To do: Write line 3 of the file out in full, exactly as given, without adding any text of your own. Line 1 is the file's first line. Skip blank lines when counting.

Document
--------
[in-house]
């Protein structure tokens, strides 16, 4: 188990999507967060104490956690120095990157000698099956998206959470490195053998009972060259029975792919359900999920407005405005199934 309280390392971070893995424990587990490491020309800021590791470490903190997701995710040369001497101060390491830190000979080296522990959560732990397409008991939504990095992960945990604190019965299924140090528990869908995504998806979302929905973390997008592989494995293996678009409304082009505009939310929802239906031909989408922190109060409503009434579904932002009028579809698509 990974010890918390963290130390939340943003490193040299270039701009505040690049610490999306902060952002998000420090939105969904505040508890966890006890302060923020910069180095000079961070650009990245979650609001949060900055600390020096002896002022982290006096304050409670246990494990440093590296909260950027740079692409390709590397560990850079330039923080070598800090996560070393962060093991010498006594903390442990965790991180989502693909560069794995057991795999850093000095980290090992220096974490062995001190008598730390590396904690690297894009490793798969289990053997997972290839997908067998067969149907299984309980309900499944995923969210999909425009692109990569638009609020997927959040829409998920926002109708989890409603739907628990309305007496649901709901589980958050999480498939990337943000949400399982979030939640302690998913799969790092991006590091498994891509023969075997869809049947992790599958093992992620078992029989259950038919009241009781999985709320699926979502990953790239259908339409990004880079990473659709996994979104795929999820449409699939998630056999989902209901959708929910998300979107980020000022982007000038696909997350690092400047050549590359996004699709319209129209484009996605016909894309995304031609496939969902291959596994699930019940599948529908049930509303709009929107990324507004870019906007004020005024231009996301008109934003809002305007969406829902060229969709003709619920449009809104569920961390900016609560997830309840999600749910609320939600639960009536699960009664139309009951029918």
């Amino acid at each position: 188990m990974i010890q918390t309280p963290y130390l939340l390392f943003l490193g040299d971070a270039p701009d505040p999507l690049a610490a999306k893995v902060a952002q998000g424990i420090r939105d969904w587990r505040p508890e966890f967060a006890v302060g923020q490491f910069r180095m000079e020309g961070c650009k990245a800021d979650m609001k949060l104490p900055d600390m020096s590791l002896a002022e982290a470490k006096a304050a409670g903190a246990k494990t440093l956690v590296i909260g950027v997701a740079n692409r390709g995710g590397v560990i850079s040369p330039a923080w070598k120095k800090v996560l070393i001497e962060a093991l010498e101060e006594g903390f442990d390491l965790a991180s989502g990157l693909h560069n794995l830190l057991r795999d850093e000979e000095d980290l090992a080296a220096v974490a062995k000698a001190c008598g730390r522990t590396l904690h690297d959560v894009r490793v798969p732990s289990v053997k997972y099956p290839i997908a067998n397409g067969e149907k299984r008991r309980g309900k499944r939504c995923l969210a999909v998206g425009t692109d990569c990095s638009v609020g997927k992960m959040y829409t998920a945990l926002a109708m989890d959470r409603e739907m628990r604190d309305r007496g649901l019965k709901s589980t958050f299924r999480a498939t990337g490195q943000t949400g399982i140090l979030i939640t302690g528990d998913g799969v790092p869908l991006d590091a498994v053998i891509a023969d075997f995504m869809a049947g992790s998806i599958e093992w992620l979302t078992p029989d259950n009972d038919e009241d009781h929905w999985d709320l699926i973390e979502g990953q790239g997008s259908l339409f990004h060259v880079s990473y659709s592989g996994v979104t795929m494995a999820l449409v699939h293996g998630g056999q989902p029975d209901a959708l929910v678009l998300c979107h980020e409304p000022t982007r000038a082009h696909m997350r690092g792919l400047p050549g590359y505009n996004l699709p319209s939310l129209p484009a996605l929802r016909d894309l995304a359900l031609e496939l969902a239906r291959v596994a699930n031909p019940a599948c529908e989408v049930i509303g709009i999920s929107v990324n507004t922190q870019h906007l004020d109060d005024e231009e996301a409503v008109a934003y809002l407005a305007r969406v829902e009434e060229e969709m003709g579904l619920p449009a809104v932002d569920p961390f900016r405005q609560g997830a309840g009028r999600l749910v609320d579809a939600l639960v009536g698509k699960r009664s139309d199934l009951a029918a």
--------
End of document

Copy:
């Amino acid at each position: 188990m990974i010890q918390t309280p963290y130390l939340l390392f943003l490193g040299d971070a270039p701009d505040p999507l690049a610490a999306k893995v902060a952002q998000g424990i420090r939105d969904w587990r505040p508890e966890f967060a006890v302060g923020q490491f910069r180095m000079e020309g961070c650009k990245a800021d979650m609001k949060l104490p900055d600390m020096s590791l002896a002022e982290a470490k006096a304050a409670g903190a246990k494990t440093l956690v590296i909260g950027v997701a740079n692409r390709g995710g590397v560990i850079s040369p330039a923080w070598k120095k800090v996560l070393i001497e962060a093991l010498e101060e006594g903390f442990d390491l965790a991180s989502g990157l693909h560069n794995l830190l057991r795999d850093e000979e000095d980290l090992a080296a220096v974490a062995k000698a001190c008598g730390r522990t590396l904690h690297d959560v894009r490793v798969p732990s289990v053997k997972y099956p290839i997908a067998n397409g067969e149907k299984r008991r309980g309900k499944r939504c995923l969210a999909v998206g425009t692109d990569c990095s638009v609020g997927k992960m959040y829409t998920a945990l926002a109708m989890d959470r409603e739907m628990r604190d309305r007496g649901l019965k709901s589980t958050f299924r999480a498939t990337g490195q943000t949400g399982i140090l979030i939640t302690g528990d998913g799969v790092p869908l991006d590091a498994v053998i891509a023969d075997f995504m869809a049947g992790s998806i599958e093992w992620l979302t078992p029989d259950n009972d038919e009241d009781h929905w999985d709320l699926i973390e979502g990953q790239g997008s259908l339409f990004h060259v880079s990473y659709s592989g996994v979104t795929m494995a999820l449409v699939h293996g998630g056999q989902p029975d209901a959708l929910v678009l998300c979107h980020e409304p000022t982007r000038a082009h696909m997350r690092g792919l400047p050549g590359y505009n996004l699709p319209s939310l129209p484009a996605l929802r016909d894309l995304a359900l031609e496939l969902a239906r291959v596994a699930n031909p019940a599948c529908e989408v049930i509303g709009i999920s929107v990324n507004t922190q870019h906007l004020d109060d005024e231009e996301a409503v008109a934003y809002l407005a305007r969406v829902e009434e060229e969709m003709g579904l619920p449009a809104v932002d569920p961390f900016r405005q609560g997830a309840g009028r999600l749910v609320d579809a939600l639960v009536g698509k699960r009664s139309d199934l009951a029918a």